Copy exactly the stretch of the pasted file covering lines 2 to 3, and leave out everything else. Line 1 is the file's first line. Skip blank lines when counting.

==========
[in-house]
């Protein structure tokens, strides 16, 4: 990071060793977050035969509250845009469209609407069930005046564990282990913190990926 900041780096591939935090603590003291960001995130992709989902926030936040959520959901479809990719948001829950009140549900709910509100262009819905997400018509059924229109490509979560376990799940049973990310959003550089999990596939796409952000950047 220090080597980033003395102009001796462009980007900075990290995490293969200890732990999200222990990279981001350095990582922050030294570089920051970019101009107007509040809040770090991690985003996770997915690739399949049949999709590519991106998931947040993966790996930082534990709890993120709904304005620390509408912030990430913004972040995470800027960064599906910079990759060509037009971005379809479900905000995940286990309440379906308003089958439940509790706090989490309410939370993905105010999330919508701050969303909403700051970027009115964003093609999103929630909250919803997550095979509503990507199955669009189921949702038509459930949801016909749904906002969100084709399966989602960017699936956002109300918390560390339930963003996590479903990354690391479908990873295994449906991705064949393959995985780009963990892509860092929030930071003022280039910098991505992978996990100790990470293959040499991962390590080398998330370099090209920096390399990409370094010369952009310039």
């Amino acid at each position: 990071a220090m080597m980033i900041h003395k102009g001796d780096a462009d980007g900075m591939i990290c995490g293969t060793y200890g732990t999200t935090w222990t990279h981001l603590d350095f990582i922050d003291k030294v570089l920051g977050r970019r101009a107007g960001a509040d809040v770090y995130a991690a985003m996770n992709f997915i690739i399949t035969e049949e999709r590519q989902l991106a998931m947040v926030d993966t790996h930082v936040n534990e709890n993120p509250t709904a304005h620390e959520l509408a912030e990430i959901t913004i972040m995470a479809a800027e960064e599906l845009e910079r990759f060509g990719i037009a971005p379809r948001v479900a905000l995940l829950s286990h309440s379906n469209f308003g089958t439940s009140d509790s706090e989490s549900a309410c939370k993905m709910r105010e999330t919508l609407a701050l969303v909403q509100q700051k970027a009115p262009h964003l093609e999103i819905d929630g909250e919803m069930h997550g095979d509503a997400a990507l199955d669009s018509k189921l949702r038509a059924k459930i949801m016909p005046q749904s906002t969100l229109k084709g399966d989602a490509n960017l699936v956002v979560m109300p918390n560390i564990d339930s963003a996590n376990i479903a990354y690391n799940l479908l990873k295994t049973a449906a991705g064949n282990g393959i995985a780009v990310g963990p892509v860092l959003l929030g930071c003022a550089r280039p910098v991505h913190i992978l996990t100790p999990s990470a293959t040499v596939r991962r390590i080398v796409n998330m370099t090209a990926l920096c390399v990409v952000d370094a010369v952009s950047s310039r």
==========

């Protein structure tokens, strides 16, 4: 990071060793977050035969509250845009469209609407069930005046564990282990913190990926 900041780096591939935090603590003291960001995130992709989902926030936040959520959901479809990719948001829950009140549900709910509100262009819905997400018509059924229109490509979560376990799940049973990310959003550089999990596939796409952000950047 220090080597980033003395102009001796462009980007900075990290995490293969200890732990999200222990990279981001350095990582922050030294570089920051970019101009107007509040809040770090991690985003996770997915690739399949049949999709590519991106998931947040993966790996930082534990709890993120709904304005620390509408912030990430913004972040995470800027960064599906910079990759060509037009971005379809479900905000995940286990309440379906308003089958439940509790706090989490309410939370993905105010999330919508701050969303909403700051970027009115964003093609999103929630909250919803997550095979509503990507199955669009189921949702038509459930949801016909749904906002969100084709399966989602960017699936956002109300918390560390339930963003996590479903990354690391479908990873295994449906991705064949393959995985780009963990892509860092929030930071003022280039910098991505992978996990100790990470293959040499991962390590080398998330370099090209920096390399990409370094010369952009310039």
């Amino acid at each position: 990071a220090m080597m980033i900041h003395k102009g001796d780096a462009d980007g900075m591939i990290c995490g293969t060793y200890g732990t999200t935090w222990t990279h981001l603590d350095f990582i922050d003291k030294v570089l920051g977050r970019r101009a107007g960001a509040d809040v770090y995130a991690a985003m996770n992709f997915i690739i399949t035969e049949e999709r590519q989902l991106a998931m947040v926030d993966t790996h930082v936040n534990e709890n993120p509250t709904a304005h620390e959520l509408a912030e990430i959901t913004i972040m995470a479809a800027e960064e599906l845009e910079r990759f060509g990719i037009a971005p379809r948001v479900a905000l995940l829950s286990h309440s379906n469209f308003g089958t439940s009140d509790s706090e989490s549900a309410c939370k993905m709910r105010e999330t919508l609407a701050l969303v909403q509100q700051k970027a009115p262009h964003l093609e999103i819905d929630g909250e919803m069930h997550g095979d509503a997400a990507l199955d669009s018509k189921l949702r038509a059924k459930i949801m016909p005046q749904s906002t969100l229109k084709g399966d989602a490509n960017l699936v956002v979560m109300p918390n560390i564990d339930s963003a996590n376990i479903a990354y690391n799940l479908l990873k295994t049973a449906a991705g064949n282990g393959i995985a780009v990310g963990p892509v860092l959003l929030g930071c003022a550089r280039p910098v991505h913190i992978l996990t100790p999990s990470a293959t040499v596939r991962r390590i080398v796409n998330m370099t090209a990926l920096c390399v990409v952000d370094a010369v952009s950047s310039r």